3 Following


Currently reading

Dan Versus Nature
Don Calame
The Compassionate Instinct: The Science of Human Goodness
Jason Marsh, Jeremy Adam Smith, Dacher Keltner
Progress: 25/316 pages
The Con Job - Matt Forbeck The Con Job is a tie-in novel for the (now sadly cancelled) show "Leverage," which is about five criminals who break the law in order to punish the rich and powerful, people who steal from others yet cannot be held accountable by legal means. The show was a fun romp, made more enjoyable by the character dynamics and the banter rather than the twists at the end showing how they pulled off each con, so I wasn't going into it expecting a wildly clever mystery story. And Forbeck seems to get why "Leverage" is well loved, because he capitalizes on the humor and quirkiness of the characters rather than trying too hard to bait-and-switch us with the story. The very premise is snug in the show's wheelhouse about a corrupt art auctioneer who swindles poor comic book freelancers and plans to sell off his profits at Comic Con, eschewing the more straight played corporate villains for the over the top appeal of people dressed up in spandex and a villain who takes his name from Harry Potter spells.

This set up gives a pretty clear indication of whether or not you'll like this story. For me, my favorite group of thieves and the pop culture Mecca of my dreams come together? Where even the title is a clever pun? Sign me up!

And I do say this: as a Leverage fan, it was fun to read. The chapters are short and breezy. You can see there is a familiarity with the characters, and a lot of the snappy comebacks and character interactions are well written here. In fact, this is probably one of the better dynamics I've gotten from Nate and Sophie in regards to their complicated relationship. If you don't think too much about the logistics, you'll find yourself tearing through it, waiting for the next one liner or team moment.

However, enjoyment can be somewhat detracted by the narrative's contradictions, both in the show and its previous set up. One example is as giving us fifty pages of Hardison's passion for all things Comic Con then a line about "whereas Hardison cultivated an air of coolness, Cha0s embraced his geekiness" which is flagrantly the furthest thing from Hardison's Star Trek loving fanboy heart. I can guess the author meant that Hardison had social skills to be likeable aside from his geek interests and Cha0s is just an awful human being, but there are a lot of these narrative comments about personality that are the opposite of previous established motives.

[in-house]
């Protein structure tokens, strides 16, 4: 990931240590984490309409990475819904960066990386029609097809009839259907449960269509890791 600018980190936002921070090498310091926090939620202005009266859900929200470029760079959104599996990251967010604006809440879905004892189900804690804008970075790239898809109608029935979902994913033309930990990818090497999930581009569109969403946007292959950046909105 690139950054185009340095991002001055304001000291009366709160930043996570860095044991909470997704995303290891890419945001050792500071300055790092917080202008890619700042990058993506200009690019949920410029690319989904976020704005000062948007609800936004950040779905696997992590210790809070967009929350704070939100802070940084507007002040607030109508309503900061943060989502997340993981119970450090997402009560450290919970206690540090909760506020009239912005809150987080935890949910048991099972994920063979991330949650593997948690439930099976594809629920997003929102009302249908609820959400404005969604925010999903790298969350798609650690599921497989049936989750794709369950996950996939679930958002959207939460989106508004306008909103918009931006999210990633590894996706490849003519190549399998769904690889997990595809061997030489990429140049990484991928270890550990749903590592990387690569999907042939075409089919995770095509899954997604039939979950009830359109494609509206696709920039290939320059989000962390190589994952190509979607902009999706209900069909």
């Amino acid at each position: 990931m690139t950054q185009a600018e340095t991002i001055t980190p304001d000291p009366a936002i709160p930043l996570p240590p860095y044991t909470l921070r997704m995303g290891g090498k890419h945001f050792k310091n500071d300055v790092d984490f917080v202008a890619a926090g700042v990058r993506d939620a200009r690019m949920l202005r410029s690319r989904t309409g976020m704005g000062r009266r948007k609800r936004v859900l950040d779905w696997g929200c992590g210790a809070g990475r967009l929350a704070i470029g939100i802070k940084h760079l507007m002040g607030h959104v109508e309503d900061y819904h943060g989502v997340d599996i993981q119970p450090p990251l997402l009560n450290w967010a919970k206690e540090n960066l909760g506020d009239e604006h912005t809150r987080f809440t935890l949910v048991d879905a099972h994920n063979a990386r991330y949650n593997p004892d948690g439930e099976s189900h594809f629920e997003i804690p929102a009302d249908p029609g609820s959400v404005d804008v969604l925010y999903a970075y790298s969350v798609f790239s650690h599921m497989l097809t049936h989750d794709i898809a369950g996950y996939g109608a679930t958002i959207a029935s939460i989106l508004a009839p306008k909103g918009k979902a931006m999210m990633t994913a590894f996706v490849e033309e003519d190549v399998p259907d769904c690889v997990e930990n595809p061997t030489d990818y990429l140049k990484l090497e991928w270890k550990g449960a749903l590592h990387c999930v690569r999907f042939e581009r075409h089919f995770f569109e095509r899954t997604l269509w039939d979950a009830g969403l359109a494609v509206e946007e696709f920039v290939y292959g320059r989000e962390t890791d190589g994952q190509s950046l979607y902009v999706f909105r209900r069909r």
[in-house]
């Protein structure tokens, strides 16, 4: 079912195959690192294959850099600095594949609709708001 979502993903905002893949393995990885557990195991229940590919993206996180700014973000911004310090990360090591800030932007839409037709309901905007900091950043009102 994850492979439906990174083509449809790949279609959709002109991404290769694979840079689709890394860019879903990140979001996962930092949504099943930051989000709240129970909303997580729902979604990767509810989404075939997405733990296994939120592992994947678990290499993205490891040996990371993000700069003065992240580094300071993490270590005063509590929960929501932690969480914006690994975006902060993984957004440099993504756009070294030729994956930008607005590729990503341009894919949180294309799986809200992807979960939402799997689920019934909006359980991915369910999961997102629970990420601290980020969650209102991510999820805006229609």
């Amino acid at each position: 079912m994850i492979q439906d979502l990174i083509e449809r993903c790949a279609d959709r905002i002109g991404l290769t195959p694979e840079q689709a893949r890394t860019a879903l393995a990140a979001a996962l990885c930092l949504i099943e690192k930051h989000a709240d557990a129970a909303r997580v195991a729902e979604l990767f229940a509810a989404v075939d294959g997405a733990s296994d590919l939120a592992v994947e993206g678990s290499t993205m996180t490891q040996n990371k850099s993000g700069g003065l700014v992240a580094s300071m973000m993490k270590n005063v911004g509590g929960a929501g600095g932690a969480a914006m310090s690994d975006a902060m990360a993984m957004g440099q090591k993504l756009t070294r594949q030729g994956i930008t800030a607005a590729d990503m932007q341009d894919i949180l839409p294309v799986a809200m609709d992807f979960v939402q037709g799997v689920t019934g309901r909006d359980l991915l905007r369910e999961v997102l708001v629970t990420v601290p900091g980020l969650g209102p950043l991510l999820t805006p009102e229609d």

Another running example is Parker being alternatively described as an innocent and supremely guarded (but, to be fair, the show was guilty of not knowing which direction to pick with her), or Eliot's gruff too-cool-for-this-shit exterior belying a soft spot for some of the more mainstream geekiness, which I understand is supposed to show his reluctance to admit anything that might be less than dignified, especially when it is introduced to him by Hardison's enthusiasm for it, but the narration flips in handling it so it seems more schizophrenic at times than Eliot being secretly nerdy.

I think a lot of the novel's problems comes from how unpolished it feels. There are statements of the narrative that get jolted into expository flashbacks and shunt back into the plot with little transition. There are sentences that contradict previously stated character moments, or get a little redundant. Some of them seem vaguely in comprehensible, like a good editor forgot a word to parse it together. It feels rushed for a professional endeavor, basically. Like a promising first draft that sadly never got the beta reading to make it great. Or well invested fanfiction.

For example, many of the plot problems come from minor tics. Such as the use of pseudonyms. Now, it's in character for Hardison to make geeky references on a con, but this novel has him using comic book aliases in a comic book convention and the villain does it too, which is nitpicky but a really bad start at making this seem plausible if nobody is even trying to be subtle about it. At the same time, "Leverage" has had its moments of needing to suspend disbelief over a large canyon, so show runner fans might give those logistical gaps a pass from criticism.

Another issue, which can also be seen as a strength, is how much you can tell the author is a fan of the genre he's describing. These offhanded references to BleedingCool.com or well known artists like Alex Ross and Jim Lee are nice winks to fellow fans like me, I enjoyed knowing all the tidbits being thrown in, but someone reading it for the story might get sick of all these random asides that really don't further the plot and might only confuse them more, such as the constant comments about Will Wheaton (who plays Cha0s in "Leverage" but was also in Star Trek). The novel would have done a lot better to incorporate the geek culture of comics and the con in a more seamless fashion than constant references and some vague acknowledgements from the rest of the crew about how it affected them. However, I personally loved some of those moments and felt they contributed more than took away when collectively measured.

Overall, it's definitely not a novel I would recommend to readers who didn't already know and love Leverage. There was a lot of stuff to enjoy from The Con Job but it comes from a pre-existing love of the characters and scenario that can gloss over the clunky moments of writing or plot development. Still, that love is very palpable and the tone of the novel is a glowing fond one that doesn't condescend to its audience.